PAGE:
10. MacMoto

    MacMoto Active Member

    Yup, sounds all too familiar -- it doesn't seem to occur to some people that they are supposed to LEAD the follower through the pattern... :roll: :lol:
  11. KevinL

    KevinL New Member

    I seem to come from a completely different place. I teach a lot of beginners (almost exclusively), and many of them have trouble with just doing the basic step in whatever dance we are doing (not salsa - I'm not good at salsa).

    If I didn't teach them the basics of where to move their feet, and how to move their bodies, and how to lead or follow those simple moves, they would not have any idea what to do. If I were to talk to most new dancers about feeling the music, and reaching down deep, they would probably respond with "how can you tell where the beat is when you are supposed to move?"

    I think I might be misunderstanding the whole point of this thread, though. It might be that this thread isl discussing people who have been dancing for "a long time" (whatevver that happens to mean) and actually have some basic building blocks that they can use as a base from which to improvise.

    By the way, who taught Socrates about critical thinking? Who taught Einstein how to do math? Who taught Van Gogh about how to choose materials, and then apply those materials to canvas? Didn't each of those people start with simple exercises and basic building blocks? Wasn't it only after they had mastered the small parts of their art or science (taught in large part by rote and memorization) that they were able to become masters of their art and science?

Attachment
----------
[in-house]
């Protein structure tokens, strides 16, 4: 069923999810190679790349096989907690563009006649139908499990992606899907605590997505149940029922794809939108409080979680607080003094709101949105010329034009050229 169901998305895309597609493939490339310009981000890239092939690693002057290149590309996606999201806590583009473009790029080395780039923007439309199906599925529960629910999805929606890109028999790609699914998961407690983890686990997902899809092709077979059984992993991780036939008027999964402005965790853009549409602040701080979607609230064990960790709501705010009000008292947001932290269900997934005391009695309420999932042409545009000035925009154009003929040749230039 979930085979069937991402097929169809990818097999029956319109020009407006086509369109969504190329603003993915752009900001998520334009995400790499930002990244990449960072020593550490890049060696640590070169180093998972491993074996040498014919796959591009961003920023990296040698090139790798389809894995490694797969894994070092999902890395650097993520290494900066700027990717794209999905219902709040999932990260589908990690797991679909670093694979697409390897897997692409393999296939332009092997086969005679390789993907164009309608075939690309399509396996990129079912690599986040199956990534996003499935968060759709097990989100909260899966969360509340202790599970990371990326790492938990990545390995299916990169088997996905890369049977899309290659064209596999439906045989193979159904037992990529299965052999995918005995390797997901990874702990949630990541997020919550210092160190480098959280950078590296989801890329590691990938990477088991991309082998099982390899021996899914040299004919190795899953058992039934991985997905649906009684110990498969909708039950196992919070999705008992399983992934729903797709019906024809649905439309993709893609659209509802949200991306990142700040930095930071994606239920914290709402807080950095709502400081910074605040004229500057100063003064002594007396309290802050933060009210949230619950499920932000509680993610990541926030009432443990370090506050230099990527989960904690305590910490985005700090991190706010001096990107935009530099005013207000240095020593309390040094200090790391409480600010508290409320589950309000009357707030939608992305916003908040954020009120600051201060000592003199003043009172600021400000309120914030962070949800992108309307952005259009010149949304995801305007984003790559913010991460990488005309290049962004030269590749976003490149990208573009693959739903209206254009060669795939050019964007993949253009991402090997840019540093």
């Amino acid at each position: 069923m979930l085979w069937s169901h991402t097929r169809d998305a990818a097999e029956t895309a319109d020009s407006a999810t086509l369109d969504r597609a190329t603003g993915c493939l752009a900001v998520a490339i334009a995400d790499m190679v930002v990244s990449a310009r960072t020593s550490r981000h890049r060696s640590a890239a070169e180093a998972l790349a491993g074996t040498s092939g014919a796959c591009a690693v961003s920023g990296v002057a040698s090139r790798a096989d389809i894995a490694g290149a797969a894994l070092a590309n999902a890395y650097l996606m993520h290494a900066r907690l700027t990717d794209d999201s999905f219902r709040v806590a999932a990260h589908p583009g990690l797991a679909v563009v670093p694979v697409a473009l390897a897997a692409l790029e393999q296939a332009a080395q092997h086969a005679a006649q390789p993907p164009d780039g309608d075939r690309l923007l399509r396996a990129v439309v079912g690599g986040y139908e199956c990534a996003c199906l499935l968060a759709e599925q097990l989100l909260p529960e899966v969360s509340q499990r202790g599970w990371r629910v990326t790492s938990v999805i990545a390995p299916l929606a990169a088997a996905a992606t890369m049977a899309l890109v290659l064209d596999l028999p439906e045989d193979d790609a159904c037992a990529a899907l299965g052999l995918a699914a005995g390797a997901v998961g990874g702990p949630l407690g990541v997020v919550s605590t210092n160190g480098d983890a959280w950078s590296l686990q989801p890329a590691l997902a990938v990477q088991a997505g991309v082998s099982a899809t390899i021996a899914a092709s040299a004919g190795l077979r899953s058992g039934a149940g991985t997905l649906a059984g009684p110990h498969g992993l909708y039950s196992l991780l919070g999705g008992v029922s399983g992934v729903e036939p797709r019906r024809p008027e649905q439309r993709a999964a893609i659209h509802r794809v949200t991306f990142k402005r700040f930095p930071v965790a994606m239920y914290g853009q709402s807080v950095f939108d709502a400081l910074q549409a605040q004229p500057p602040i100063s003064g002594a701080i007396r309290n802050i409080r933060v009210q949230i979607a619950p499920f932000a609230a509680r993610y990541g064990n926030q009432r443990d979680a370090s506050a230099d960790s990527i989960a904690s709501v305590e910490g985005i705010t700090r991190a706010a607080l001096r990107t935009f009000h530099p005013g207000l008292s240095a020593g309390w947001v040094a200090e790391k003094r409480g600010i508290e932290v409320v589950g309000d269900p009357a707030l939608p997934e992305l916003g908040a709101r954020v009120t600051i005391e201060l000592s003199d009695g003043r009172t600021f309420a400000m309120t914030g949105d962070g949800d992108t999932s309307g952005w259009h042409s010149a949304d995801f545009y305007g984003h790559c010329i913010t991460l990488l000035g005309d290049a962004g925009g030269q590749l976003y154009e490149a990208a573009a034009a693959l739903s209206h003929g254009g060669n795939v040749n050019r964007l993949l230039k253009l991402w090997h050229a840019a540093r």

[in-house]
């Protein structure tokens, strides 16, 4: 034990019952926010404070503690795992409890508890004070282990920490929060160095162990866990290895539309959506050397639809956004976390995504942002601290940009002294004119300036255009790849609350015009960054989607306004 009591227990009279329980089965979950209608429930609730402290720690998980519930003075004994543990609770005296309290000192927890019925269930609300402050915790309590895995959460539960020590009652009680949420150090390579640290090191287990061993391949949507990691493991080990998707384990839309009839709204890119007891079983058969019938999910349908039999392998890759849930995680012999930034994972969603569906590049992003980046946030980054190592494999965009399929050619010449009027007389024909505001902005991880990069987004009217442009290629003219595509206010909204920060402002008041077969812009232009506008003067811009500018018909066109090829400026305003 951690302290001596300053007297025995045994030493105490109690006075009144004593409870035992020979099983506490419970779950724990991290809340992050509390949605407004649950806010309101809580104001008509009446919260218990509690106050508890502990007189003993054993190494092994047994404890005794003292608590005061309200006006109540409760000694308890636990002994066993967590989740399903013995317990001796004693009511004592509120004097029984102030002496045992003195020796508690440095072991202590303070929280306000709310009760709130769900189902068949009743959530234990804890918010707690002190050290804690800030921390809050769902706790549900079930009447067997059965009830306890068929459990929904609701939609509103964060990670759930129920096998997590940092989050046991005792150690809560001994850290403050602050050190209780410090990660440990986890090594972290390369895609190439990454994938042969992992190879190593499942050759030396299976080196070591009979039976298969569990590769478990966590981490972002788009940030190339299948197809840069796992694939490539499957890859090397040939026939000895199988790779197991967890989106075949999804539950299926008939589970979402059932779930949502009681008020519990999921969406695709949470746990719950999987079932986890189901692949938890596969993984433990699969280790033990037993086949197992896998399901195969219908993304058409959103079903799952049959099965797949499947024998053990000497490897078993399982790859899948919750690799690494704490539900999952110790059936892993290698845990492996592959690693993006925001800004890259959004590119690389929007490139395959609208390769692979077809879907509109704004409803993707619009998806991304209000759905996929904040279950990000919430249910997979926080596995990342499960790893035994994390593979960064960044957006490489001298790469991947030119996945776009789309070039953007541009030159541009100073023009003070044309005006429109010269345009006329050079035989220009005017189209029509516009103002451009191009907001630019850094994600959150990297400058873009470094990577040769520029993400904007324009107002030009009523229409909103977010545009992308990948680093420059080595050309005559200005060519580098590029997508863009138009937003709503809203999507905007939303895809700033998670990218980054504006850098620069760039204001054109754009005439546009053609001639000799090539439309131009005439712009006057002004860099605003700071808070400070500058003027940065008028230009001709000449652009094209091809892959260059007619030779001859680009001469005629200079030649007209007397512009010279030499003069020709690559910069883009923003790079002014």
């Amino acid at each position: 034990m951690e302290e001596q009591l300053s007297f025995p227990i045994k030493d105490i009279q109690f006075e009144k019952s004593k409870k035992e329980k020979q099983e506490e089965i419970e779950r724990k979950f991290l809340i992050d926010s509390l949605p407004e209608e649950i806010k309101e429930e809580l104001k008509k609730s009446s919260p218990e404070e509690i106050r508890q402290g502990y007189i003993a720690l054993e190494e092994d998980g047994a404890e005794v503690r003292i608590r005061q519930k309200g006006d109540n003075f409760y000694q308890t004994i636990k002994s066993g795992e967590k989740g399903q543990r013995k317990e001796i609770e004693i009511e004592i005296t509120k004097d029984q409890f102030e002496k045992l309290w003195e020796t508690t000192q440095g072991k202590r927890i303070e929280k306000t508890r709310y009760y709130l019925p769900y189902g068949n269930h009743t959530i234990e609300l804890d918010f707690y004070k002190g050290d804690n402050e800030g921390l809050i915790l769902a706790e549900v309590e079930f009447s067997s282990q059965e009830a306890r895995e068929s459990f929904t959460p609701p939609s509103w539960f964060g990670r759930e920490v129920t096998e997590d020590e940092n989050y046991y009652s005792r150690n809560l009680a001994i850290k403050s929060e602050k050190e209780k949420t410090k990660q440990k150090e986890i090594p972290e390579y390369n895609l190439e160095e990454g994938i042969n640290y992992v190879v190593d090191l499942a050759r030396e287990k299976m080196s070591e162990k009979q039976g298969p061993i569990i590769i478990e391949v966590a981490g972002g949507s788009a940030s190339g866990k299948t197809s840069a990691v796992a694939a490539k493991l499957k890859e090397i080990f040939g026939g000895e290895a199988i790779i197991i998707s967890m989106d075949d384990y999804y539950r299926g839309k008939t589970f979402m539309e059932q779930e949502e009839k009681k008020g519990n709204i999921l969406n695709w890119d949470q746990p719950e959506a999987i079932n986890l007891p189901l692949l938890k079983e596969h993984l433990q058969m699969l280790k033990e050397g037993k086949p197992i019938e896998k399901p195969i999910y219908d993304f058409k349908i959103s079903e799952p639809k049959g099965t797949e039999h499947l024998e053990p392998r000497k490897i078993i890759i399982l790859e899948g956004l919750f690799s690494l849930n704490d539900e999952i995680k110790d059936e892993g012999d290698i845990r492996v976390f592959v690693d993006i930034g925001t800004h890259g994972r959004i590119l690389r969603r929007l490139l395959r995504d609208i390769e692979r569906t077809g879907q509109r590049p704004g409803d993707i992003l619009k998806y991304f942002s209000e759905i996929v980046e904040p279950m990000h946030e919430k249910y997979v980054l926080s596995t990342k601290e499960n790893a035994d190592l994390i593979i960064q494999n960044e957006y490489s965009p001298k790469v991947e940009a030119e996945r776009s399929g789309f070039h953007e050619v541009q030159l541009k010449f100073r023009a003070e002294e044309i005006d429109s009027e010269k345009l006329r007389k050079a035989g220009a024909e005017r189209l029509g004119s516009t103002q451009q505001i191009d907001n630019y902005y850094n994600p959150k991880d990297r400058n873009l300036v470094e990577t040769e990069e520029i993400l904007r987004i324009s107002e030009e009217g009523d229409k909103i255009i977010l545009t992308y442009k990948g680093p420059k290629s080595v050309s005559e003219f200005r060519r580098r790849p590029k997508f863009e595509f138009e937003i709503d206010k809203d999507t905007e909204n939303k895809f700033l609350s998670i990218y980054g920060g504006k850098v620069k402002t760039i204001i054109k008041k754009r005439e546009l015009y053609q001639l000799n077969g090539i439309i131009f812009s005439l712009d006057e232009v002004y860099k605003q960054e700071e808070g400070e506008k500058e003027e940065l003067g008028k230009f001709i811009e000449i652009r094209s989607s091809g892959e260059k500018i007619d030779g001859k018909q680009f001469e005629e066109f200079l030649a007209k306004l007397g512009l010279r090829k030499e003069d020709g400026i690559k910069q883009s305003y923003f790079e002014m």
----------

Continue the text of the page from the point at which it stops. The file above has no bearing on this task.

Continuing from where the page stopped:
12. Sabor

    Sabor New Member

    didnt get the chance to read the reply posts here.. but put short, patterns are just fine.. actually great.. just so long as they entwine with the music like and putting your own flavor into them.
  13. borikensalsero

    borikensalsero Moderator

    It really all depends how we look at dancing...
    If I were to say dancing is self-expression then it’d mean that we must first know the self before we begin to self-express, so then moving the feet wouldn’t have a BUT before it, just a simple do it. However, if we say, lets mambo, then we have put a BUT on dancing which means we must follow the dance’s building blocks for self expression, hence the need for basic instruction, which Indeed is what I wanted to bring forth but seem to have failed. See, the “but” is what makes the difference in the dance not self-expression.

    With that in mind there must be basic rules of the dance. However the real issue here is how can a any mind take basic rules of math, painting, thinking and created something more? The basic ideas of math weren’t what took Einstein to history books, they weren’t even the beginning, but rather the ability Einstein had to reach deep within himself and use the mind to break/mesh all the taught rules and create a deeper understanding of rules of math, Socrates the world, Van Gogh painting. Kind of like Galileo, he was taught basic rules, but he broke them all and arrived to… These folks became more than the basics, the basics truly had not a thing to do with who they became, for had that been so, their instructors would have arrived to the same discoveries, but they didn’t. The mind…

    In all, it doesn’t matter what we learn or how much we are taught, for it is up to us to reach deep down and take what we have experienced throughout life and make it more than it is. To not use the excuse of knowledge as a limiting factor.